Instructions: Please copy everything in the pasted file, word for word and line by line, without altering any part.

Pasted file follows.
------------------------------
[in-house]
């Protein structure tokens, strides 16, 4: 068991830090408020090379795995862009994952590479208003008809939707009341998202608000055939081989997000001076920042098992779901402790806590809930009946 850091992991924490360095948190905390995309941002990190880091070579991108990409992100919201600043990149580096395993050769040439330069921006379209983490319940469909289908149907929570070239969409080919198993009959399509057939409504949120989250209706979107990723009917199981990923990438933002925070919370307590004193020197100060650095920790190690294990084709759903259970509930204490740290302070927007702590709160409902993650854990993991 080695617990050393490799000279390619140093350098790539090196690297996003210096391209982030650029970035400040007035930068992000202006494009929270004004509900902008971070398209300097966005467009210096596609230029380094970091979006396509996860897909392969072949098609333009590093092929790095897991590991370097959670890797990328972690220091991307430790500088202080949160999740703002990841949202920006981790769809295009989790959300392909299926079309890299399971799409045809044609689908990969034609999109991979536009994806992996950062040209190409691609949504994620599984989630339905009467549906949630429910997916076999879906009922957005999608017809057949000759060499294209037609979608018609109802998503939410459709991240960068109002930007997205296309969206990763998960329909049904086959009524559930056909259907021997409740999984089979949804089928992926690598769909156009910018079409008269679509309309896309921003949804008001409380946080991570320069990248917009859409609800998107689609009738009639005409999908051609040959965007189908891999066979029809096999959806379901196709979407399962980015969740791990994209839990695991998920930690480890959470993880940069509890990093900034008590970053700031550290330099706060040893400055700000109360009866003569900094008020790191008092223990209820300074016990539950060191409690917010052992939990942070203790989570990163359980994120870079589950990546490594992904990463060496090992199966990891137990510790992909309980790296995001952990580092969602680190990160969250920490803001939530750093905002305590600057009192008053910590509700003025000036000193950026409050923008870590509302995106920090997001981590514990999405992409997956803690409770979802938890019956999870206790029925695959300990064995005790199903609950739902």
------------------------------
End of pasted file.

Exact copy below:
[in-house]
């Protein structure tokens, strides 16, 4: 068991830090408020090379795995862009994952590479208003008809939707009341998202608000055939081989997000001076920042098992779901402790806590809930009946 850091992991924490360095948190905390995309941002990190880091070579991108990409992100919201600043990149580096395993050769040439330069921006379209983490319940469909289908149907929570070239969409080919198993009959399509057939409504949120989250209706979107990723009917199981990923990438933002925070919370307590004193020197100060650095920790190690294990084709759903259970509930204490740290302070927007702590709160409902993650854990993991 080695617990050393490799000279390619140093350098790539090196690297996003210096391209982030650029970035400040007035930068992000202006494009929270004004509900902008971070398209300097966005467009210096596609230029380094970091979006396509996860897909392969072949098609333009590093092929790095897991590991370097959670890797990328972690220091991307430790500088202080949160999740703002990841949202920006981790769809295009989790959300392909299926079309890299399971799409045809044609689908990969034609999109991979536009994806992996950062040209190409691609949504994620599984989630339905009467549906949630429910997916076999879906009922957005999608017809057949000759060499294209037609979608018609109802998503939410459709991240960068109002930007997205296309969206990763998960329909049904086959009524559930056909259907021997409740999984089979949804089928992926690598769909156009910018079409008269679509309309896309921003949804008001409380946080991570320069990248917009859409609800998107689609009738009639005409999908051609040959965007189908891999066979029809096999959806379901196709979407399962980015969740791990994209839990695991998920930690480890959470993880940069509890990093900034008590970053700031550290330099706060040893400055700000109360009866003569900094008020790191008092223990209820300074016990539950060191409690917010052992939990942070203790989570990163359980994120870079589950990546490594992904990463060496090992199966990891137990510790992909309980790296995001952990580092969602680190990160969250920490803001939530750093905002305590600057009192008053910590509700003025000036000193950026409050923008870590509302995106920090997001981590514990999405992409997956803690409770979802938890019956999870206790029925695959300990064995005790199903609950739902």